Sabine Wild has a twin brother. Both of them popped unexpectedly early when their parents were on their babymoon in Pauda, Italy. Growing up in Berlin, she studied German Linguistics and Spanish, and worked for the German Chamber of Architects. By and by she found a camera in her hands. “Terrible digital cameras back then!” she recalled. The photographs were so bad, Wild was perpetually doing post-production picture processing. “From then on I started photographing everything day and night. That was the beginning of my life in photography.”
Wild has been documenting forests, seascapes, and mega-cities since then. What sets her apart is her abstraction of these structures into architectural forms. “The first pictures [I took] in New York, it was a mixture of fascination as well as shock – even scariness,” the intuitive 55-year-old recounts. Where she lives, the cityscape lies low. New York’s staggering heights and concrete jungle made her skin crawl, “Because of how big the cities were!”
Later in Tokyo, Shanghai, Chengdu, Hong Kong, Chicago, and Vancouver where she felt the same trepidation. And it wasn’t before long found her way to Singapore – where she felt strikingly different. “In Singapore it’s positive. Here they are trying to find a solution to mega-cities’ problem that the other mentioned cities face too.” She continues to explain that by 2030, 80 percent of the global civilisation will be housed in mega-cities. “What to do with traffic, environment? Who is going to deal with electric and environmental protection?”
Wild made a trip to Singapore last year end, “I was reading about Singapore before that. I expected, and was looking for green architecture.” She spent eight days observing and photographing the PARKROYAL on Pickering, Oasia Hotel designed by Singaporean-based architecture practice WOHA, Thomas Heatherwick’s eight-storey facility at the Nanyang Technological University, and the city skyline.
“In Singapore, the lines of architecture are softer. They’re not so strong, they break down tectonic lines, [are] not so harsh – almost flows into the sky.” Wild gestures towards an image of the Marina Bay Sands skyline and says, “It’s about to lift up from the ground and start flying.”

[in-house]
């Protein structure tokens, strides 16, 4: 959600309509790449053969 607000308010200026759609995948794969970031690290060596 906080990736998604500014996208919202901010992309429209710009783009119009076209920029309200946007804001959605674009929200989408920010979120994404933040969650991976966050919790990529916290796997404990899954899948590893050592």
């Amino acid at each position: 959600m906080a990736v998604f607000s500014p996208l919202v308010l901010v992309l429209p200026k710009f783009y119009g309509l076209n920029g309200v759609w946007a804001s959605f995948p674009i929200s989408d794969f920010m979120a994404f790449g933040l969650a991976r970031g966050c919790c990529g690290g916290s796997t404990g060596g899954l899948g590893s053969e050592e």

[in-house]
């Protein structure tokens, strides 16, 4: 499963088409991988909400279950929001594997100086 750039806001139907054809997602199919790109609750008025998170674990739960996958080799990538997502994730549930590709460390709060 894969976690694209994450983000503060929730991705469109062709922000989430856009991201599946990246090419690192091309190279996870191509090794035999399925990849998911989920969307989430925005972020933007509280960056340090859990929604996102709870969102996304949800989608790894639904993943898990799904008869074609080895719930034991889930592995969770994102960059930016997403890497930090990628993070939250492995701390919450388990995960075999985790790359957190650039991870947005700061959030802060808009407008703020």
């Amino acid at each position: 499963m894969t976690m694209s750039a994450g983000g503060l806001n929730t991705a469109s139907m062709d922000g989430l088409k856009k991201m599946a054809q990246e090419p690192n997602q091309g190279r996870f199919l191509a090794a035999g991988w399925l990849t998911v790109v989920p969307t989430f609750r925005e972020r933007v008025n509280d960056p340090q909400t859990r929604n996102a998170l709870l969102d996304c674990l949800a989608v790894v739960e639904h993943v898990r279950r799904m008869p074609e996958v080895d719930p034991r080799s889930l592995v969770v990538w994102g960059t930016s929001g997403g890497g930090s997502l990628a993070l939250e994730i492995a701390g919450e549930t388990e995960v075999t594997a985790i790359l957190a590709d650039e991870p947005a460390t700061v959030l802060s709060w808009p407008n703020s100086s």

She shoots with a Canon Mark II 5D, and two tilt-shift lenses – 17mm wide-angle, another 24mm, “It doesn’t change my perspective as I photograph buildings.” On casual days out, Wild is always armed with a Leica M and 35mm lens.
Her photography trips are methodical – she checks when the sun rises, to avoid backlighting against the subjects. She then takes a walk around the vicinity, and weighs up architecture that might cast a shadow on her subject. Finally, she goes on another walkabout to scrutinise the different perspectives of the building. This, to her, is especially time-consuming. “The taking of photos [doesn’t] take as long, since I already know my cameras well,” she quips.
Post-editing takes up the bulk of her time, “usually when I make it blur in a vertical manner, it feels as if the buildings have lost their ground. And it feels very scary.” But it’s at this stage where Wild gets to articulate her emotions.
This trip, Wild is looking to photograph Punggol’s Eco-Town and the ongoing construction of Oasis Terraces, “a complex covered in greens. It’s apparently the largest green building in Singapore.” Wild noticed there’s a vertical planting trend happening in China, although she’s never seen any city more committed to green architecture than Singapore. “Not even in Berlin. Here green architecture cools buildings down,” she adds.
Marina One, designed by Düsseldorf-based Ingenhoven Architects is one of them, “A round building. [They] specialise in buildings that are great for the climate. And in Singapore round buildings [allows] wind to draft around, so the building cools down. Singapore is so interesting because it’s one of the few mega-cities you do feel like you’re living in a jungle. You hear birds chirping everywhere.”
The phenomenon of mega-cities is dark: wealth inequality, traffic, environment and climate change. And good design makes problem-solving seem effortless, “The Oasia Hotel is so ingenious. All you have to do is to build metal gates around buildings to grow plants. It’s so simple.”
Back in Berlin, Wild has an attic apartment. The walls are sloped so she can’t hang art nor plants, so she takes the latter outdoor to a small terrace in the building. “I tried to grow plants [from seed] as well, but I don’t have green fingers so they always die on me,” she said laughingly. “Theoretically, I am interested. But practically, I can’t do it."
View Sabine Wild’s photography at Lumas Gallery at 290 Orchard Road, Paragon Shopping Centre. Lumas Gallery is also located in various cities and have over 40 galleries worldwide.
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